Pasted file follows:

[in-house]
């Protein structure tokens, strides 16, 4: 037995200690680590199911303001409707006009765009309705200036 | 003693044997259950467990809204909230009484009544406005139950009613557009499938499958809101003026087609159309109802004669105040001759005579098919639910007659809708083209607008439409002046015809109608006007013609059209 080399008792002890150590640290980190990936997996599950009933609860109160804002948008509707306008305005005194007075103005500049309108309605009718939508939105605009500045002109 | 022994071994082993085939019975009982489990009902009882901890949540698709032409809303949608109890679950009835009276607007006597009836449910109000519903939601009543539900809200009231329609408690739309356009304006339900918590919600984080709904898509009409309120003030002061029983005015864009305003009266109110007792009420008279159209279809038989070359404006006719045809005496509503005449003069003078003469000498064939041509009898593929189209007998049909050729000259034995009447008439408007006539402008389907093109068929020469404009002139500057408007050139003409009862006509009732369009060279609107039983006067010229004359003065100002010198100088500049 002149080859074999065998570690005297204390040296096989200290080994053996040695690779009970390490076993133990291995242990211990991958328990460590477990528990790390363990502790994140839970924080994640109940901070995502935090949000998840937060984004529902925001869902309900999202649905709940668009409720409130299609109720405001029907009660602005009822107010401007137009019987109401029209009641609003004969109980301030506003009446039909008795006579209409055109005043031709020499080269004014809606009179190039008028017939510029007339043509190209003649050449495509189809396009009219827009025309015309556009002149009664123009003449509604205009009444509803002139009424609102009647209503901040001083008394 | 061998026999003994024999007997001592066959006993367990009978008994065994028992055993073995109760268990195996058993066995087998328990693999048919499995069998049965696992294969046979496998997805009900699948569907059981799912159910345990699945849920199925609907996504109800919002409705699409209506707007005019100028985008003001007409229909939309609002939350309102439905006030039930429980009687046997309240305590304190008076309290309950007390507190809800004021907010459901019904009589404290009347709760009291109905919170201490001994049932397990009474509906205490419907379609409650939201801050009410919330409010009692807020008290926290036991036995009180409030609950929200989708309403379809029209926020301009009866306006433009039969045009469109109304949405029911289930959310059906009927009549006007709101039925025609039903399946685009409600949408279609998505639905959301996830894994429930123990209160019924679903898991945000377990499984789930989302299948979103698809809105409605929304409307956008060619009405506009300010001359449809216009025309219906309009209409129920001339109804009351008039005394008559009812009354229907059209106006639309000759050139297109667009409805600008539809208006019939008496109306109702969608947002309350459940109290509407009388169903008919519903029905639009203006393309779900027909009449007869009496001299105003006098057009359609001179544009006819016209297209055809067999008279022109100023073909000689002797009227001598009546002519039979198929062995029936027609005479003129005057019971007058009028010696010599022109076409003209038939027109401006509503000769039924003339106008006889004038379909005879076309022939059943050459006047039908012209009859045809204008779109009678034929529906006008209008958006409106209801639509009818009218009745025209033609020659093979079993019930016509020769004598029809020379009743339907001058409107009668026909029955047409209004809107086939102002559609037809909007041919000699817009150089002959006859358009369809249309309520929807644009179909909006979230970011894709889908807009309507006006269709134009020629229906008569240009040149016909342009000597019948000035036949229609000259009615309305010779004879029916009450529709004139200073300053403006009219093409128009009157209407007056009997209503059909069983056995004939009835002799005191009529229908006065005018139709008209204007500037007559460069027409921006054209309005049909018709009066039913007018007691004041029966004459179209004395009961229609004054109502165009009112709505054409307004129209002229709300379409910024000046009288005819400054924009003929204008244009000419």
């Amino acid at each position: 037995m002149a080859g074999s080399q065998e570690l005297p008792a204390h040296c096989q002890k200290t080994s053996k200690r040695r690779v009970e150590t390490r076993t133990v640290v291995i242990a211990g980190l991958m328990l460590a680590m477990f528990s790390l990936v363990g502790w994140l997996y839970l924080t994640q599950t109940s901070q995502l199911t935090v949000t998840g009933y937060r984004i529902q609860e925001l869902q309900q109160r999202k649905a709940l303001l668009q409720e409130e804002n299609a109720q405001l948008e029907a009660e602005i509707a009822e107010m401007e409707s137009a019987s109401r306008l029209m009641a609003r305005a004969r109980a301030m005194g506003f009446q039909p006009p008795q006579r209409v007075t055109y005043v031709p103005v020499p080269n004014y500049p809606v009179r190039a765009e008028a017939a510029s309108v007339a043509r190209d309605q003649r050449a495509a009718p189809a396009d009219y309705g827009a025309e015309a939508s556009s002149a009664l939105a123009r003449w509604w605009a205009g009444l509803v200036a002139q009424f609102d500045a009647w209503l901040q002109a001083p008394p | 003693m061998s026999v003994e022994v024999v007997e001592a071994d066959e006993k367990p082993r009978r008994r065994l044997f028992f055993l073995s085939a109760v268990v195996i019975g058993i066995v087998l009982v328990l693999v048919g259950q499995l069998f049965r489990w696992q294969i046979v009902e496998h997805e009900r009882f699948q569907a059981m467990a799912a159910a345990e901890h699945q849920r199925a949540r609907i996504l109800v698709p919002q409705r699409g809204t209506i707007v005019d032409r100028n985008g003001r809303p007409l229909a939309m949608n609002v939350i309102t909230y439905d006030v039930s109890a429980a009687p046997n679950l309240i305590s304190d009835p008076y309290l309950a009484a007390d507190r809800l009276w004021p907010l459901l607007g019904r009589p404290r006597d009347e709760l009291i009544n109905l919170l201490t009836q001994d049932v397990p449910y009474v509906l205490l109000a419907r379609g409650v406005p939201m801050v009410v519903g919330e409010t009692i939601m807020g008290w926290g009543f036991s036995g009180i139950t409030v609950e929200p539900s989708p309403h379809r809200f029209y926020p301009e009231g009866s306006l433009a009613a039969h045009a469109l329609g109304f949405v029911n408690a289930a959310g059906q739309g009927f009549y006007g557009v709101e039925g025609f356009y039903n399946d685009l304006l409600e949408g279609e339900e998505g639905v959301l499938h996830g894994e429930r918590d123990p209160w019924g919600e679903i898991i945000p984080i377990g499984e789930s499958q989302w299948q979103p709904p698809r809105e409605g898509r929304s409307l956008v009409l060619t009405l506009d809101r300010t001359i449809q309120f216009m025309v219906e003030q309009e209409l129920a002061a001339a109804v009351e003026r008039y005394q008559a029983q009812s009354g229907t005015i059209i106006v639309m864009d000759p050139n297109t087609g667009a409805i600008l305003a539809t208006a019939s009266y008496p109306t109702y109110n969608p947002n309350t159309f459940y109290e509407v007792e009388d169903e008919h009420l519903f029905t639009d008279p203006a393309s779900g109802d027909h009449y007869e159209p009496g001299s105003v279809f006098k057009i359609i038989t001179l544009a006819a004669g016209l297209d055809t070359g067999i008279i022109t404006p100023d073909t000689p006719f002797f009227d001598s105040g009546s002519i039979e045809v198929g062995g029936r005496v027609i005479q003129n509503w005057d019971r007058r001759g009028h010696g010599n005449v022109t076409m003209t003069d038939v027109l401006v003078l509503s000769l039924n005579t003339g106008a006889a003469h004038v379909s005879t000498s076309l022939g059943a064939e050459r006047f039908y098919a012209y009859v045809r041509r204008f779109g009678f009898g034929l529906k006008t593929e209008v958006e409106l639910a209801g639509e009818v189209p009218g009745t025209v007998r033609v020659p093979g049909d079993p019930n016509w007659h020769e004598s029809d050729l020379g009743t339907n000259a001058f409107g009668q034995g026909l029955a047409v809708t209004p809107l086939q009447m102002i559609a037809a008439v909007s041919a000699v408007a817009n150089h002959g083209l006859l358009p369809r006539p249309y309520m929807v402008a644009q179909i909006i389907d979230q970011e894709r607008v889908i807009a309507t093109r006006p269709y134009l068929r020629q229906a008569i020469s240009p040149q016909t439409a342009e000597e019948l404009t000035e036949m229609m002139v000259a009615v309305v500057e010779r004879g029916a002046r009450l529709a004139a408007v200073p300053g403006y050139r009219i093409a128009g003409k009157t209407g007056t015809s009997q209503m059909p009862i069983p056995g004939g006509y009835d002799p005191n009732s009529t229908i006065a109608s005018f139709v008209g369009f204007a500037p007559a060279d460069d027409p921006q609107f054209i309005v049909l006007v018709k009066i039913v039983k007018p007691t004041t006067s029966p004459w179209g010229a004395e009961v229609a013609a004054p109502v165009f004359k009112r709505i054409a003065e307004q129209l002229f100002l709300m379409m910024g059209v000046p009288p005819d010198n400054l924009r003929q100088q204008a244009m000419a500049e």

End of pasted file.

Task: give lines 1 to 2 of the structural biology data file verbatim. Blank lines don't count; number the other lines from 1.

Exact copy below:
[in-house]
């Protein structure tokens, strides 16, 4: 037995200690680590199911303001409707006009765009309705200036 | 003693044997259950467990809204909230009484009544406005139950009613557009499938499958809101003026087609159309109802004669105040001759005579098919639910007659809708083209607008439409002046015809109608006007013609059209 080399008792002890150590640290980190990936997996599950009933609860109160804002948008509707306008305005005194007075103005500049309108309605009718939508939105605009500045002109 | 022994071994082993085939019975009982489990009902009882901890949540698709032409809303949608109890679950009835009276607007006597009836449910109000519903939601009543539900809200009231329609408690739309356009304006339900918590919600984080709904898509009409309120003030002061029983005015864009305003009266109110007792009420008279159209279809038989070359404006006719045809005496509503005449003069003078003469000498064939041509009898593929189209007998049909050729000259034995009447008439408007006539402008389907093109068929020469404009002139500057408007050139003409009862006509009732369009060279609107039983006067010229004359003065100002010198100088500049 002149080859074999065998570690005297204390040296096989200290080994053996040695690779009970390490076993133990291995242990211990991958328990460590477990528990790390363990502790994140839970924080994640109940901070995502935090949000998840937060984004529902925001869902309900999202649905709940668009409720409130299609109720405001029907009660602005009822107010401007137009019987109401029209009641609003004969109980301030506003009446039909008795006579209409055109005043031709020499080269004014809606009179190039008028017939510029007339043509190209003649050449495509189809396009009219827009025309015309556009002149009664123009003449509604205009009444509803002139009424609102009647209503901040001083008394 | 061998026999003994024999007997001592066959006993367990009978008994065994028992055993073995109760268990195996058993066995087998328990693999048919499995069998049965696992294969046979496998997805009900699948569907059981799912159910345990699945849920199925609907996504109800919002409705699409209506707007005019100028985008003001007409229909939309609002939350309102439905006030039930429980009687046997309240305590304190008076309290309950007390507190809800004021907010459901019904009589404290009347709760009291109905919170201490001994049932397990009474509906205490419907379609409650939201801050009410919330409010009692807020008290926290036991036995009180409030609950929200989708309403379809029209926020301009009866306006433009039969045009469109109304949405029911289930959310059906009927009549006007709101039925025609039903399946685009409600949408279609998505639905959301996830894994429930123990209160019924679903898991945000377990499984789930989302299948979103698809809105409605929304409307956008060619009405506009300010001359449809216009025309219906309009209409129920001339109804009351008039005394008559009812009354229907059209106006639309000759050139297109667009409805600008539809208006019939008496109306109702969608947002309350459940109290509407009388169903008919519903029905639009203006393309779900027909009449007869009496001299105003006098057009359609001179544009006819016209297209055809067999008279022109100023073909000689002797009227001598009546002519039979198929062995029936027609005479003129005057019971007058009028010696010599022109076409003209038939027109401006509503000769039924003339106008006889004038379909005879076309022939059943050459006047039908012209009859045809204008779109009678034929529906006008209008958006409106209801639509009818009218009745025209033609020659093979079993019930016509020769004598029809020379009743339907001058409107009668026909029955047409209004809107086939102002559609037809909007041919000699817009150089002959006859358009369809249309309520929807644009179909909006979230970011894709889908807009309507006006269709134009020629229906008569240009040149016909342009000597019948000035036949229609000259009615309305010779004879029916009450529709004139200073300053403006009219093409128009009157209407007056009997209503059909069983056995004939009835002799005191009529229908006065005018139709008209204007500037007559460069027409921006054209309005049909018709009066039913007018007691004041029966004459179209004395009961229609004054109502165009009112709505054409307004129209002229709300379409910024000046009288005819400054924009003929204008244009000419």